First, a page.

The Madagascar-endemic genus Gephyromantis Methuen, 1920 contains an ecologically diverse radiation of frogs, from totally terrestrial species found far from water, to species only ever found a couple of metres from it; from large, robust frogs to dainty, fragile ones. Their calls range from loud, rasping croaks, to high pitched clinking, to quiet shivers that could easily be confused with a timid grasshopper.
For the past eleven years, this diversity has been arranged into five subgenera: Gephyromantis Methuen, 1920, Vatomantis Glaw & Vences, 2006, Laurentomantis Dubois, 1980, Phylacomantis Glaw & Vences, 1994, and Duboimantis Glaw & Vences, 2006. Today (15 February 2016), a sixth subgenus has been added to that number: Asperomantis Vences, Köhler, Pabijan, Bletz, Gehring, Hawlitschek, Rakotoarison, Ratsoavina, Andreone, Crottini & Glaw, 2017.
In 2012, Kaffenberger et al. (2012) demonstrated that the subgenus Duboimantis was polyphyletic, containing two distinct clades that were not closely related to one another—a result that had been found in several other previous studies, but here with more robust support. One of these clades was so-called Gephyromantis asper (Boulenger, 1882) clade, which contained that species, G. ambohitra (Vences & Glaw, 2001), G. spinifer (Blommers-Schlösser & Blanc, 1991), G. tahotra Glaw, Köhler & Vences, 2011. It is this clade that has now been dubbed Asperomantis by Vences et al. (2017).
The new subgenus has several features that distinguish it from Duboimantis and the other sugenera of Gephyromantis. Its tadpoles are exotrophic and free-swimming. Adults typically have four ridges on the back, one inner and one outer pair, as well as spines on the heel and elbow. Males have paired, black vocal sacs below the jaw. The subgenus can be relatively easily distinguished from others by a small white spot in the middle of the tympanic field.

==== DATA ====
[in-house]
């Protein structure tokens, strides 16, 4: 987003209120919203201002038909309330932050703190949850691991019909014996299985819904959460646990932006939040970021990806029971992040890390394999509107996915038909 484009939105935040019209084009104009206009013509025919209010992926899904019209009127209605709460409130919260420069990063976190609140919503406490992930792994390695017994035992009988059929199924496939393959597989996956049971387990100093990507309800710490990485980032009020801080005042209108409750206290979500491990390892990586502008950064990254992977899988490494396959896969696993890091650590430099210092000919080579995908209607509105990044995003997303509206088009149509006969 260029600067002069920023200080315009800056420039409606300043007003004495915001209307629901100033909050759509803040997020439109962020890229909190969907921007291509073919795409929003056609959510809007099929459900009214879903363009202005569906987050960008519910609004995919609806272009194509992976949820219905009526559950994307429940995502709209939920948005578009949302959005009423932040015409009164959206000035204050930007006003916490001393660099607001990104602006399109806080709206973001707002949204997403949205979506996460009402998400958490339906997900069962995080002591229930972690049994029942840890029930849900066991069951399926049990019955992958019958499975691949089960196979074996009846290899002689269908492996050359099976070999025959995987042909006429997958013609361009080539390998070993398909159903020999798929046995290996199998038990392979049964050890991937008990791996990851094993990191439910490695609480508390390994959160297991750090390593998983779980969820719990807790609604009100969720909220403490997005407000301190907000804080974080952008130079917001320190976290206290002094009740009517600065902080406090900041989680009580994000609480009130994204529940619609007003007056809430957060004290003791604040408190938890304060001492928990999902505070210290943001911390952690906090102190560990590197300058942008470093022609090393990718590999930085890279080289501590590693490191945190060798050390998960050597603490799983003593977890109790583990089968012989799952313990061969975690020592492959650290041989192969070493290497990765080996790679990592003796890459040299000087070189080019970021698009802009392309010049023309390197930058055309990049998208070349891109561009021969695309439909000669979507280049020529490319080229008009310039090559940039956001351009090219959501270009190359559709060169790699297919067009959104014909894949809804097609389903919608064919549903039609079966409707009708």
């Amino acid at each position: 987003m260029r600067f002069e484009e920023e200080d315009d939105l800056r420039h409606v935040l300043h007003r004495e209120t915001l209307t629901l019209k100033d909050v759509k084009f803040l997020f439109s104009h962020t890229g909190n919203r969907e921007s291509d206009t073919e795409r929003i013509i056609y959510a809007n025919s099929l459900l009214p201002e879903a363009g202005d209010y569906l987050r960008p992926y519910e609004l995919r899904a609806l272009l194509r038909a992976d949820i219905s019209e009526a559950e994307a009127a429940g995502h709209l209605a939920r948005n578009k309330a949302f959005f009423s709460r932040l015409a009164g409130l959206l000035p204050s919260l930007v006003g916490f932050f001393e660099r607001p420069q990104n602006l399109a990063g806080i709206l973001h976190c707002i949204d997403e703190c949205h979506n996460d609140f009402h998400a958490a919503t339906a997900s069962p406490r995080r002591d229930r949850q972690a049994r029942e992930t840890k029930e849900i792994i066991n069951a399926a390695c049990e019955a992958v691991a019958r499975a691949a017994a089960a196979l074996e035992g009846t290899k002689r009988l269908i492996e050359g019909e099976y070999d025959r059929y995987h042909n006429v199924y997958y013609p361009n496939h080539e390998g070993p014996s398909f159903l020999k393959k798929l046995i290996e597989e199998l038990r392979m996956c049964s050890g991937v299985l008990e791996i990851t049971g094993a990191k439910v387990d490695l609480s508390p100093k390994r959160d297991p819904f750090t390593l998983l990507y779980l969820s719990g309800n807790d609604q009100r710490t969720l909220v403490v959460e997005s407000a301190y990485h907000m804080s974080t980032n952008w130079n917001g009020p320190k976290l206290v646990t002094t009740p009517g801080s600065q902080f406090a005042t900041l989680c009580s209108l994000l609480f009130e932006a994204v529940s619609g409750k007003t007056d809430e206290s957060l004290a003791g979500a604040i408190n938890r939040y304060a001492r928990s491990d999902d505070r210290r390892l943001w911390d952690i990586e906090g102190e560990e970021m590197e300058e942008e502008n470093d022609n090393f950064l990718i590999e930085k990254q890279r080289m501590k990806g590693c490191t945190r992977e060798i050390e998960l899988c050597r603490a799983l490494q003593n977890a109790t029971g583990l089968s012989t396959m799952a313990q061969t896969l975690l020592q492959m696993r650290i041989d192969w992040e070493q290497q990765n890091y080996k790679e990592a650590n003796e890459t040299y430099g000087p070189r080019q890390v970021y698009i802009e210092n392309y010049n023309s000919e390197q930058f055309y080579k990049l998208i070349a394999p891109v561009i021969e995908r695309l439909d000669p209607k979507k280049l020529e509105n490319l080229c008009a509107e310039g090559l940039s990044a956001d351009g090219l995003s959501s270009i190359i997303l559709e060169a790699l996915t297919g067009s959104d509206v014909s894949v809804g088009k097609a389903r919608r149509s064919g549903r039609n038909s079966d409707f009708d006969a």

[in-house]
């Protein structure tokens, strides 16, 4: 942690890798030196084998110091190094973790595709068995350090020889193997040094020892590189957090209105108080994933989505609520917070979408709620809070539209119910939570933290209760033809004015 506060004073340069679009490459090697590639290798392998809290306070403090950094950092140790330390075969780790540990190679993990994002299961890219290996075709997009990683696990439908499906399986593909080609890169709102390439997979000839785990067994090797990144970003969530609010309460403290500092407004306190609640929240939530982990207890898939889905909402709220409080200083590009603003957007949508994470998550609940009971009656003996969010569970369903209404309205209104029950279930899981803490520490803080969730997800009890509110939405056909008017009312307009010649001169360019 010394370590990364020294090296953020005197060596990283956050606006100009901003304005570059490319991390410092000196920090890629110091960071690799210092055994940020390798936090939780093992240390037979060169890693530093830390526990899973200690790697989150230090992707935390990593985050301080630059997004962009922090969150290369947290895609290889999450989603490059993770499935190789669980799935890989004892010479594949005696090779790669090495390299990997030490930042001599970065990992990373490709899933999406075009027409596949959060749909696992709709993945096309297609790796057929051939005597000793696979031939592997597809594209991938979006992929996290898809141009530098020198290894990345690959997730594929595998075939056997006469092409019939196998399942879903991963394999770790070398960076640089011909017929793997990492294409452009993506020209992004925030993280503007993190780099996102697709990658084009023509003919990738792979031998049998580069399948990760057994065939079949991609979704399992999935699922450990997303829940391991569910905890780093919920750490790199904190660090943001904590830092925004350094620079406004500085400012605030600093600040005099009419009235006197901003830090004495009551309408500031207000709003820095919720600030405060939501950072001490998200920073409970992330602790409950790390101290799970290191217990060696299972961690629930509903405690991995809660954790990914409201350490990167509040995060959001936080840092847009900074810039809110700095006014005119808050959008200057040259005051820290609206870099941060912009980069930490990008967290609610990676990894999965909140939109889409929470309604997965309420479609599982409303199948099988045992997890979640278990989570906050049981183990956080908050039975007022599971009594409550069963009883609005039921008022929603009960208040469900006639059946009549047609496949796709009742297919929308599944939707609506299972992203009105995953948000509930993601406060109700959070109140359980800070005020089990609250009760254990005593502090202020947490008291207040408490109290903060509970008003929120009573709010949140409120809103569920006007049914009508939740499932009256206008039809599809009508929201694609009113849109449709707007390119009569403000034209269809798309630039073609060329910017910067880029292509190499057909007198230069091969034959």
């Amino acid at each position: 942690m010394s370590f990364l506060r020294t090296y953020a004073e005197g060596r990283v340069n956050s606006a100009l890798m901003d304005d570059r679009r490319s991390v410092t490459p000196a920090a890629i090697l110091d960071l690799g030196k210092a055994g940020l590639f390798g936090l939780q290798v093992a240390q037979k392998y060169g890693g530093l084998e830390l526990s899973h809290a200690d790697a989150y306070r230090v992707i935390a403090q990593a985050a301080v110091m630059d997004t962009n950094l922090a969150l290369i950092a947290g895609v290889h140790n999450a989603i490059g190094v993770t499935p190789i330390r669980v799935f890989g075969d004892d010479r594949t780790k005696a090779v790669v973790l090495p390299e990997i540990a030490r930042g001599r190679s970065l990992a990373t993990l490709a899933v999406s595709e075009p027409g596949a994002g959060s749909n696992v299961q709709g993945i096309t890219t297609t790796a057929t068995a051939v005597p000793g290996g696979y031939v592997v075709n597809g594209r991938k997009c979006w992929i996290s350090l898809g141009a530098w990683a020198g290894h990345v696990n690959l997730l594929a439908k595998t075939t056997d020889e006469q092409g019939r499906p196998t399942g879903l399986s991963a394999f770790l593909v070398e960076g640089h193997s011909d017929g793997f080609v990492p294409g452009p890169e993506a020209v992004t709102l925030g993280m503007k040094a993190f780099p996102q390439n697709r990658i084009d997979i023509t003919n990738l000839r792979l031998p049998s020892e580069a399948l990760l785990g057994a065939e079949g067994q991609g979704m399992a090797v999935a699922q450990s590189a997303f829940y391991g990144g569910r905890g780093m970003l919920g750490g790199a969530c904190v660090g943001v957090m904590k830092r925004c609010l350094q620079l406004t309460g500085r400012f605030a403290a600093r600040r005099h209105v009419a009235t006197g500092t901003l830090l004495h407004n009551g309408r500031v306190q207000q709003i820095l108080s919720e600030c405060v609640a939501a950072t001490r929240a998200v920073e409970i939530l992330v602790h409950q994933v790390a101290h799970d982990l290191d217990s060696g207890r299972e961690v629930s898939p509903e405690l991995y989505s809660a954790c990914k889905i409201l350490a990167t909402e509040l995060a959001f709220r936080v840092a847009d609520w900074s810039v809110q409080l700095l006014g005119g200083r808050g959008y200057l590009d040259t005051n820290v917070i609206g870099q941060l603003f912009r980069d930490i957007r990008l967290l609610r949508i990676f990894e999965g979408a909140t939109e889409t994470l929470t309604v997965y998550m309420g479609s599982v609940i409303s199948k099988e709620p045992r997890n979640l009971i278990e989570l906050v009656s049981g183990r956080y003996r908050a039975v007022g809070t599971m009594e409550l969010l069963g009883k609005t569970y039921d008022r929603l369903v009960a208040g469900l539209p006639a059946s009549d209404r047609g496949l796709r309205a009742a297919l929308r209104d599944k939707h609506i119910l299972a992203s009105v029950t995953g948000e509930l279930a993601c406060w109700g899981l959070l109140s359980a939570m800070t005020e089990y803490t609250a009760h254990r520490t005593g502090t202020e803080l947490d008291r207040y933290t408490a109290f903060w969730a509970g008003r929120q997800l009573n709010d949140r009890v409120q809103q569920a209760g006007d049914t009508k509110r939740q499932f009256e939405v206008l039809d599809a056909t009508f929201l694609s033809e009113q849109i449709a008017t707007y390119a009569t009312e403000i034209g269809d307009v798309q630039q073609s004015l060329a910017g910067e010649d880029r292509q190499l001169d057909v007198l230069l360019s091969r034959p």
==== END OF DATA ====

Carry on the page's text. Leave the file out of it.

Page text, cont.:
The authors give brief summaries of all of the species in Asperomantis, of which they recognize six: the four I mentioned above (G. asper, G. ambohitra, G. tahotra, and G. spinifer); Gephyromantis ceratophrys (Ahl, 1929), which they resurrect from synonymy with G. asper, referring to members of this subgenus from the Ranomafana area in the south central east of Madagascar; and an undescribed species from the central north of the island (G. sp. Ca28). The distribution of this subgenus is vast, spanning the whole east and north of Madagascar, generally above 1000 m, except G. spinifer which can occur as low as 420 m a.s.l. Most species are distributed either allopatrically or parapatrically. The authors add several new localities for the species in this subgenus, but our knowledge of their distribution remains largely incomplete.
Asperomantis species are some of my favourite frogs in Madagascar. Their characteristic, typically loud calls make them relatively easy to locate, but they are nevertheless fairly cryptic in habits. On my expedition in 2015–16 to the Bealanana district in NE Madagascar, I was able to find specimens of several species of this subgenus, most notably G. sp. Ca28. So it may not be long before this species too is described.
Vences, M., Köhler, J., Pabijan, M., Bletz, M., Gehring, P.-S., Hawlitschek, O., Rakotoarison, A., Ratsoavina, F.M., Andreone, F., Crottini, A. & Glaw, F. (2017) Taxonomy and geographic distribution of Malagasy frogs of the Gephyromantis asper clade, with description of a new subgenus and revalidation of Gephyromantis ceratophrys. Salamandra, 53, 77–98. [pdf]
Kaffenberger, N., Wollenberg, K.C., Köhler, J., Glaw, F., Vieites, D.R. & Vences, M. (2012) Molecular phylogeny and biogeography of Malagasy frogs of the genus Gephyromantis. Molecular Phylogenetics and Evolution, 62, 555–560. 10.1016/j.ympev.2011.09.023